This may seem corny for some, especially teens, but give it a go anyway. Experts say it works if you incorporate your kids’ interests. So if your children hate scrabble or charades, don’t impose that on them.“It’s all about finding out what they like to do. What are their interests? And what is their temperament?,” points out Rona Renner, R.N., a parent educator, mom of four, and founder and host of Childhood Matters Radio Show. As an example, Renner says she purchased a ping pong table when one of her sons was 13-years-old and put it in the living room.“We just needed something to do together that we both enjoyed. When he turned 13 and entered junior high, it felt like overnight we just had nothing in common,” she reflects. The times playing ping pong were “precious” as it helped them reconnect and just have some fun.
  • Volunteer at School:
    I know this is a hard one for some. It may not be feasible to volunteer often at your children’s schools. But, if possible, find out all the different events and activities with parent involvement and sign up for one. Even if you’re only able to take off one day of work and spend one day being a chaperone on a school trip, you’ll get a chance to see your child’s friends and meet more parents. Dipping into your kids’ worlds at school opens up a host of things to talk about.
  • Sleep Talk Therapy:
    Can’t squeeze in quality time during the day? Try it at night! That’s right. Sleep talk therapy is becoming recognized by experts as a way to reinforce your love and encouragement to your children. Believe it or not, it works! A child hears differently in a sleep state and once you introduce yourself as his/her parent, your child rises into an alpha state of sleep where he can hear you, but doesn’t wake up. Please read my article “Connect With Your Children While They Sleep” to see how it works in detail.
  • Limiting “Kids’ Exit Strategies”:
    I call these the zone-out toys. For my oldest son it’s video games—but for others it can be online chat, Facebook, texting, Nintendo, TVs and computers in bedrooms or other solitary activities that keep kids away, silent and in their own worlds. Put limits on these and offer up fun activities to do together when possible and see what happens.
  • Family Pet:
    If you have the space and finances, a family pet, like a dog who needs to be walked every day, is a great way to bring unconditional love, silliness (and activity) into the family. Courtenay said one of his clients tried this strategy with great results: “A mom who was struggling with getting her adolescent son to open up, recently told me she decided to get a puppy—which she knew her son would like. The two have since been able to connect more deeply with each other, as they both care for their new addition to the family.”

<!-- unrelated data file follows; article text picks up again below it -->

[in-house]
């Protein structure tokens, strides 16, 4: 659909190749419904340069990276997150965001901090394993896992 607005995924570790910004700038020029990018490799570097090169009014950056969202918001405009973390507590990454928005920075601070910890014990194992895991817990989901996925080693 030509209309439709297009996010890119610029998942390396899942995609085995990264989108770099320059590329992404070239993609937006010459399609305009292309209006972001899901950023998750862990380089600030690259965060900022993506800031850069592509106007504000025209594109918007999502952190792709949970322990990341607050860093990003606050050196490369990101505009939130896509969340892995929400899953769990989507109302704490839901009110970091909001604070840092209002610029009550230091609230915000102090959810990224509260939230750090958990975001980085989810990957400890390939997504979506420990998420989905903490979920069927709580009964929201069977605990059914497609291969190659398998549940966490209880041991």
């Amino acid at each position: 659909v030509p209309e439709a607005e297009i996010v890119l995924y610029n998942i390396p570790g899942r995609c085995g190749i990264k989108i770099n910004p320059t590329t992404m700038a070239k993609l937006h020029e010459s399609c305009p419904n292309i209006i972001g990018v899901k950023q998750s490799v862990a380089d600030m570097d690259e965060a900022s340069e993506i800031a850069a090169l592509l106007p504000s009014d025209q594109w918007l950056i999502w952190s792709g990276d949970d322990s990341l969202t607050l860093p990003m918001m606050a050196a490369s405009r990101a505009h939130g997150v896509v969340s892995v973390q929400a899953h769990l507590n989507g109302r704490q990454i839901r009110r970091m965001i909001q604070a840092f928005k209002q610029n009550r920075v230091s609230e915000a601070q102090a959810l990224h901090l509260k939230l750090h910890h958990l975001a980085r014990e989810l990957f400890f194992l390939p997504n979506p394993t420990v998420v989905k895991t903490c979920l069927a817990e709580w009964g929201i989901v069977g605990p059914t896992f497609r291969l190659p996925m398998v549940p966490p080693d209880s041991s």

• Stay Present and Patient:
    It’s hard to connect to a parent who has his laptop on his knees at all times. So try to leave your work behind when you’re home and hanging out with your family. Experts say carving out family time—even if just for an hour in the evening—sends the message to kids that they are important. And if your teens (especially boys) barely notice, Courtenay says to have patience.
    “Patience is also important. A man I work with just today talked about how grateful he was to his mother for giving him time to “warm up.” Driving home from school, he’d be silent for what seemed like an endless amount of time—which she wouldn’t interrupt—and then finally, he’d be ready to open up to her.” The morale to that story is not to nag or push. Sometimes becoming a friend (even to your children) takes being a friend. Lighten up, listen and take the time to get to know one another.

Another article for inspiration: Stay Connected: Family Fun That Doesn’t Cost a Fortune.

Female Objectification in an Online World

I’ve been a fan of Lisa Belkin’s for a while. The writer of the New York Time‘s blog Motherlode recently reported on the seemingly increasing objectification  and exploitation of women on college campuses across our nation. In her latest Sunday Times blog “Gender Roles On Campus” Belkin points out many instances when college (mainly fraternity) men publicly and aggressively harassed women. Belkin’s first example is an emailed invitation from a Duke University fraternity to hundreds of women on campus asking them to attend their Halloween party dressed in slutty costumes. Some on campus protested, but in the end, many girls attended in nurse good-body attire.  Is this shocking, in and of itself? Not really. I’m more concerned by the example Belkin gave of a University of Southern California frat boy who emailed many men on campus last year recruiting them to target women for sex, rank them within a particular system, and then to remember when hunting these women that they weren’t “really people like us men.” This is not just good ole fun as the Duke University Halloween party invitation seemed to be. This young man has to be deeply troubled and I don’t think he’s the norm on college campuses across the nation.  (At least, I hope not!)